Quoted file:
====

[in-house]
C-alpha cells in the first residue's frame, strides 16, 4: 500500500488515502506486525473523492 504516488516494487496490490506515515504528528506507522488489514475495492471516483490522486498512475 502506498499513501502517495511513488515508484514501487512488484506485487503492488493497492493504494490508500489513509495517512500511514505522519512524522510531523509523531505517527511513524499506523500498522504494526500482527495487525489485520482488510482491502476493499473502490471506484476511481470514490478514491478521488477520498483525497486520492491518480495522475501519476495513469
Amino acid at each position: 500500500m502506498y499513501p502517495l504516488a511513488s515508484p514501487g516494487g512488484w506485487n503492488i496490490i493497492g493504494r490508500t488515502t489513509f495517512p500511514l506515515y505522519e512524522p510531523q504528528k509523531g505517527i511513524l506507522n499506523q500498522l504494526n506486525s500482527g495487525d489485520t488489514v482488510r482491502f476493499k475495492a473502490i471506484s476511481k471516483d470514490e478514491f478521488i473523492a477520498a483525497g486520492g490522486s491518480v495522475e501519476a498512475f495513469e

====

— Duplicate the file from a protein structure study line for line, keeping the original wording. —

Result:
[in-house]
C-alpha cells in the first residue's frame, strides 16, 4: 500500500488515502506486525473523492 504516488516494487496490490506515515504528528506507522488489514475495492471516483490522486498512475 502506498499513501502517495511513488515508484514501487512488484506485487503492488493497492493504494490508500489513509495517512500511514505522519512524522510531523509523531505517527511513524499506523500498522504494526500482527495487525489485520482488510482491502476493499473502490471506484476511481470514490478514491478521488477520498483525497486520492491518480495522475501519476495513469
Amino acid at each position: 500500500m502506498y499513501p502517495l504516488a511513488s515508484p514501487g516494487g512488484w506485487n503492488i496490490i493497492g493504494r490508500t488515502t489513509f495517512p500511514l506515515y505522519e512524522p510531523q504528528k509523531g505517527i511513524l506507522n499506523q500498522l504494526n506486525s500482527g495487525d489485520t488489514v482488510r482491502f476493499k475495492a473502490i471506484s476511481k471516483d470514490e478514491f478521488i473523492a477520498a483525497g486520492g490522486s491518480v495522475e501519476a498512475f495513469e